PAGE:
Monday, June 01, 2015

Augustin Hadelich wows audiences, Manfred Honeck shines with the New York Philharmonic

I should have known it would be a great night with the New York Philharmonic. They usually play well for Manfred Honeck (music director of the Pittsburgh Symphony Orchestra) and it was a stellar program of Johann Strauss, Mozart, and Brahms. The orchestra gave a spirited reading of the overture to Die Fledermaus, full of the melodies and dances that make the opera so popular. Then violinist Augustin Hadelich joined them for Mozart's Violin Concerto No. 5 and captivated the audience for a half hour. Hadelich's cadenzas were particularly impressive for being his own compositions and yet well suited to the concerto. I have rarely had the pleasure of hearing an artist at the beginning of his career with such control and artistry. I also enjoyed the enthusiasm of the basses and celli in the “Turkish” section of the last movement. The audience applause at the end of the concerto called for an encore. Mr. Hadelich delivered, with Paganini's Caprice No. 5 which he played with what seemed like incredible ease. His fingers flew up and down the fingerboard so fast that I could have sworn I saw wisps of smoke. I am certain that if he wanted to keep playing all night, we'd all still be there listening. 

Brahms' symphony no. 4 was the second half of the concert. Honeck led the orchestra through a dark, energetic and dramatic performance. The strings and winds sang in the second movement, and the third movement was lively and almost raucous. The passacaglia in the fourth movement brought the work to a stormy conclusion and the audience brought Honeck back out for several ovations. It was a truly impressive evening and a great end to my subscription for the season. Next up: Concerts in the Parks!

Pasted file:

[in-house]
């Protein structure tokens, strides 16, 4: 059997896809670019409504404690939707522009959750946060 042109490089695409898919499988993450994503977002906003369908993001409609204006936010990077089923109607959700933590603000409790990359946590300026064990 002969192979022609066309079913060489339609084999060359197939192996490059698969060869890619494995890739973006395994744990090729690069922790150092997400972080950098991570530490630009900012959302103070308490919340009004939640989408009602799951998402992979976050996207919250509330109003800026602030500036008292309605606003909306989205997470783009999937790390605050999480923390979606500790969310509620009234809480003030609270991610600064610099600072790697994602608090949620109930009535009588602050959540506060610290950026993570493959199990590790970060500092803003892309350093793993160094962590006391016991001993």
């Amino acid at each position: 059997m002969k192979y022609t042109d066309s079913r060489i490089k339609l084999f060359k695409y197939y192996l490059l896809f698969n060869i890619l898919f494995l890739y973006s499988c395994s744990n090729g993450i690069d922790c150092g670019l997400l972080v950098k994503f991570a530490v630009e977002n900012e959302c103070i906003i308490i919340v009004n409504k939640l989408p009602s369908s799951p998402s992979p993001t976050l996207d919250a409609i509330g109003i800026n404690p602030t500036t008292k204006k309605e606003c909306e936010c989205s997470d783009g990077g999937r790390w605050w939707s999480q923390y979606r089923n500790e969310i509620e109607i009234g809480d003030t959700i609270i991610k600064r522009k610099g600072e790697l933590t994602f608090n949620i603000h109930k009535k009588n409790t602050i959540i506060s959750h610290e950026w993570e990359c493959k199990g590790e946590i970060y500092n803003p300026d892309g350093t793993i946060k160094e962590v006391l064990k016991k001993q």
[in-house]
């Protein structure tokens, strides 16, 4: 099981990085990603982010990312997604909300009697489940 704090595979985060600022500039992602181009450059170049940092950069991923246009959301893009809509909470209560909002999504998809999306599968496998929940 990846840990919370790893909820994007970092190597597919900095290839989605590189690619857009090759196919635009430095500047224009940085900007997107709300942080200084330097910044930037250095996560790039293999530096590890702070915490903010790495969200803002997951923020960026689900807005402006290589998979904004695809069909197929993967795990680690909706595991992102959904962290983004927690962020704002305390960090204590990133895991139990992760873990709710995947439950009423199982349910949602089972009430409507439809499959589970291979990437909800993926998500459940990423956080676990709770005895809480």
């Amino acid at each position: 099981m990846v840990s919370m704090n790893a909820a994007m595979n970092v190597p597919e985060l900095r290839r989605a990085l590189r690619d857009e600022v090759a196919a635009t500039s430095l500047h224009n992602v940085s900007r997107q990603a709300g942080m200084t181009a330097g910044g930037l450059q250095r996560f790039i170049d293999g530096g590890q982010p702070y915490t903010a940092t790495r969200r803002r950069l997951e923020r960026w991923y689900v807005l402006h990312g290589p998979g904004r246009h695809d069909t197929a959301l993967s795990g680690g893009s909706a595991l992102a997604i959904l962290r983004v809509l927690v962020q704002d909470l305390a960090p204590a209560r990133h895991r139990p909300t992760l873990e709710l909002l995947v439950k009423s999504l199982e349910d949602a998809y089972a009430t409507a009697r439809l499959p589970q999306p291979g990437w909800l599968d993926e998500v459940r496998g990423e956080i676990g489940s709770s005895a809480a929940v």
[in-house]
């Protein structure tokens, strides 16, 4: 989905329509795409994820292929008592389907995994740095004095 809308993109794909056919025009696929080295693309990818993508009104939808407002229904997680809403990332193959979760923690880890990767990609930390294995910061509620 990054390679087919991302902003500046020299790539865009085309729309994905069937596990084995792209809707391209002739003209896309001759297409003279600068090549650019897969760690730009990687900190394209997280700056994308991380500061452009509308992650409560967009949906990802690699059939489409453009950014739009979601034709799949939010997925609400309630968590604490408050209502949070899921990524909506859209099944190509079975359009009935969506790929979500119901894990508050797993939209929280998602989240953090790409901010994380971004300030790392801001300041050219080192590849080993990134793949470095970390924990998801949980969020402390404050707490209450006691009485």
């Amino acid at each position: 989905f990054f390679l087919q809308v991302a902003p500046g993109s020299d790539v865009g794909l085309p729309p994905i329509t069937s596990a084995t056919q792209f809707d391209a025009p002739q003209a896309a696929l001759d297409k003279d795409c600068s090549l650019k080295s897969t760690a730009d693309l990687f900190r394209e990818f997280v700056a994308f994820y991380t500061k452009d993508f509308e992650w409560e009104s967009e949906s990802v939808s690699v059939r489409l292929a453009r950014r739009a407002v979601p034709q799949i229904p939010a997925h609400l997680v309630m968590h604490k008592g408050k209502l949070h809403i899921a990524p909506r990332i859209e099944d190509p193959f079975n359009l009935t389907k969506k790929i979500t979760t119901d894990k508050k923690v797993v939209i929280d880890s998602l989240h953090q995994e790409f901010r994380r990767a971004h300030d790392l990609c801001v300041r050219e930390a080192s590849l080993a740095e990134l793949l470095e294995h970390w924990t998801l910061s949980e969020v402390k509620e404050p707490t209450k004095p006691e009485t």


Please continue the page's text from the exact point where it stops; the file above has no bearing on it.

Sunday, May 10, 2015

I spent my whole weekend playing Carmen with the New York Opera Exchange. We played a show on Friday, two shows on Saturday, and a closing matinee on Sunday. We played in a church social hall with no central air conditioning and a too-cramped pit for the orchestra. It was ridiculously hot and on Saturday my back hurt and on Sunday my fingers were so sweaty it was hard to play. And yet I had the time of my life. I’ve had some amazing musical experiences in New York and this one is high on the list (along with playing Mozart’s The Magic Flute in February 2014). I am incredibly lucky to get to play music like this in this city. There are times when I wonder why I’m doing this, when I’m shlepping my viola through a crowded subway car on my way to another rehearsal. I will think of weekends like this one the next time I think about saying no and sitting at home watching TV.